Tidbits, tips and the way to a woman’s heart

Tidbits, tips and the way to a woman’s heart

Posted by John Cook at July 26, 2007 5:42 p.m.

Anything can happen when you get Internet entrepreneurs out of the office — especially if free beers and ribs are involved.

Following up on my earlier post on Tuesday’s "Naked Truth" party and, inspired in part by Redfin Chief Executive Glenn Kelman’s funny run down
of the events, I thought it might be worthwhile to pass on some of the
tidbits and gossip that I collected from the night. Meanwhile, Redfin
just posted the video from the panel.

Not since Loudeye’s over-the-top IPO party of 2000 had so many geeks gathered in a Seattle parking lot to talk shop.

Here’s a quick look:

  • WildTangent Chief Executive Alex St. John
    walked away from the panel inspired to start a blog, especially after
    TechCrunch founder Michael Arrington noted that he takes entrepreneurs
    100 percent more seriously if they have their own blogs.

    St. John, who before founding WildTangent in 1998 helped create
    Microsoft’s DirectX technology, already contributes a monthly column to
    Computer Power User Magazine.

    But his possible entry into the blogosphere could be interesting to
    watch. After all, the Redmond online gaming executive is known as
    provocateur, who is not afraid to speak his mind — especially as it relates to his former employer: Microsoft.

  • Yapta Chief Executive Tom Romary was quick to hand out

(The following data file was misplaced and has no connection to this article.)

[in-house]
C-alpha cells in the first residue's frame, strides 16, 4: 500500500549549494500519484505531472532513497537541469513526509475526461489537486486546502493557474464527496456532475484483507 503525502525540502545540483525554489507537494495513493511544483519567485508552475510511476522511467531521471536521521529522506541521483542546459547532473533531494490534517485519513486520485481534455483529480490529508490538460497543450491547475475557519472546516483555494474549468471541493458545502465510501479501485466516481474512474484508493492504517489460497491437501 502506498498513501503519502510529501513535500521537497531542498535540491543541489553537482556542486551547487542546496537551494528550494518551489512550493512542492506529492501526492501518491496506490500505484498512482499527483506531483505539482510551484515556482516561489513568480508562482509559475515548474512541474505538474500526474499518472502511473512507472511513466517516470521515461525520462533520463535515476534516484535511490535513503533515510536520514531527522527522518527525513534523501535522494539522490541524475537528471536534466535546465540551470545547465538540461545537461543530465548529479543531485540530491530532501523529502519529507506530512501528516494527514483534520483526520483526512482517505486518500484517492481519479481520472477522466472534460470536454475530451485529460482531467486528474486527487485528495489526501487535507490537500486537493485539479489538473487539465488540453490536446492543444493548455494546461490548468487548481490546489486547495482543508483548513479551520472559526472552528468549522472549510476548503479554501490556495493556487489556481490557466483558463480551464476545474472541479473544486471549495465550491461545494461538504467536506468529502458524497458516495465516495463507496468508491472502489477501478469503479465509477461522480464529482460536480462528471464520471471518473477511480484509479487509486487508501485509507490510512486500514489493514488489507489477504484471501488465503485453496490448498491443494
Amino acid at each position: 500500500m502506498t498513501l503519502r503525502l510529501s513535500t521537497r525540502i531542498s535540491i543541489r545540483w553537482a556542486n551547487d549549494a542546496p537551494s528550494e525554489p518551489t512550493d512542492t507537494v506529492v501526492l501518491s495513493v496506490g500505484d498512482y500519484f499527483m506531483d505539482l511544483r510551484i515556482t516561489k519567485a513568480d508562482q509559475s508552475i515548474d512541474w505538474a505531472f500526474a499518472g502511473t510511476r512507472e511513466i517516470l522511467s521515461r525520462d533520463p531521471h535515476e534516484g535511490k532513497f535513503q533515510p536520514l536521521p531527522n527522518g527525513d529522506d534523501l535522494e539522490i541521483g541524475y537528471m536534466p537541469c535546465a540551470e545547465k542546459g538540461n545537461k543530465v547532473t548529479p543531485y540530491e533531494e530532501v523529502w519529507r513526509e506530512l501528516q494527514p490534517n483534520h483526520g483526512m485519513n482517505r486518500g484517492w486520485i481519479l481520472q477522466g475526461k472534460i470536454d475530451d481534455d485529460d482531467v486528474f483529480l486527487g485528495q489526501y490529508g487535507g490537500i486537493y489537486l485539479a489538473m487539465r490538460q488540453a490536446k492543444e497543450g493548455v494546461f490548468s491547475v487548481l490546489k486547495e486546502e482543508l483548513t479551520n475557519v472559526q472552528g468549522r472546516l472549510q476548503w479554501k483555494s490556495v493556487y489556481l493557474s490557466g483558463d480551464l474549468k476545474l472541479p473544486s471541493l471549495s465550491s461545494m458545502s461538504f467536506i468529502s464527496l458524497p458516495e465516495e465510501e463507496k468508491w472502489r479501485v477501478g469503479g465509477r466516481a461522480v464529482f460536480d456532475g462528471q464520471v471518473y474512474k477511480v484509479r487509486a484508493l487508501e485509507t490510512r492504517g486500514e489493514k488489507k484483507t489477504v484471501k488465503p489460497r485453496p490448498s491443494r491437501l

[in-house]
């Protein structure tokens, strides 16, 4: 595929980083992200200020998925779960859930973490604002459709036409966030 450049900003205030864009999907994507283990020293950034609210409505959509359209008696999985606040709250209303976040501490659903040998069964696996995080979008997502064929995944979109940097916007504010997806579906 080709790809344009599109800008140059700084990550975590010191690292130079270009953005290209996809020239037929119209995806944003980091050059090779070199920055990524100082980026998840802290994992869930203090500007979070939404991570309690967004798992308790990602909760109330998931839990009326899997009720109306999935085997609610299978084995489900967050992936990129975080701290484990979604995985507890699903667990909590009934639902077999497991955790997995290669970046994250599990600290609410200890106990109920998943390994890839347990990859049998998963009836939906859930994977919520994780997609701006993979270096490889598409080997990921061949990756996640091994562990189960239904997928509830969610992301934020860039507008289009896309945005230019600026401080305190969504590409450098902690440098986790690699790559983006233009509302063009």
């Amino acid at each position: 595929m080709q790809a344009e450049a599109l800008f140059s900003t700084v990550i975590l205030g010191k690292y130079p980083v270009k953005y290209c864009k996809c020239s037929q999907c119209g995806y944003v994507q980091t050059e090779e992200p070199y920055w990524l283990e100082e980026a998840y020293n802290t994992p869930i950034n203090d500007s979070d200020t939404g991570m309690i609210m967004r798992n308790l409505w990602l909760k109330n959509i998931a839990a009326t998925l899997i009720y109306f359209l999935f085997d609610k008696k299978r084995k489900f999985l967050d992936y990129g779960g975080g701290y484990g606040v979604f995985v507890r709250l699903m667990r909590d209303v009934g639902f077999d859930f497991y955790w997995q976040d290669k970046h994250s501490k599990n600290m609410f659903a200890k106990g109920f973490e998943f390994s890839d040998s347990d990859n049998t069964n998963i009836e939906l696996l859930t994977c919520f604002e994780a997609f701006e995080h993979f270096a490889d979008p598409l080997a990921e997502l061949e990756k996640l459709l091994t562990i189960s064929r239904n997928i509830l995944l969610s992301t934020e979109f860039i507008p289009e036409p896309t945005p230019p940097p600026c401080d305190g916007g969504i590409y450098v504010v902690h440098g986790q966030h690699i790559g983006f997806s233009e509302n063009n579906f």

new business cards. That, in itself, was an achievement for the
    entrepreneur. After all, his company’s Pioneer Square headquarters
    building caught on fire May 21, just a day before the startup was set to launch its Web site. PictureThe online travel startup set up temporary offices with an investor, plowing ahead with the Web site roll out on schedule.

    But now the startup, which lost almost all of its paperwork,
    computer equipment and furniture in the blaze, has found a new home in
    Pioneer Square at 315 1st Ave. S. The new office has a deck with a city
    view. And Romary joked that Voyager Capital, the startup’s new venture backer
    which is located a few blocks away, could look directly into their new
    building with a high-powered telescope to see if they are "goofing
    off." Now, that would be a new level of venture capital meddling.

  • Avvo co-founders Mark Britton and Paul Bloom — whose online attorney rating service has generated plenty controversy
    (including a class action law suit) — really wanted to hear the
    different perspectives of journalists on the panel. But they were
    nervous whether they would actually get into the party.

    After all, someone deleted their names from the wiki that was
    serving as the guest list. (Maybe a low-rated lawyer did it.) In an
    effort to make sure they would be admitted, Britton called Redfin Chief
    Executive Glenn Kelman — who was hosting the sold out party with
    Madrona Venture Group. At the event, Kelman expressed dismay that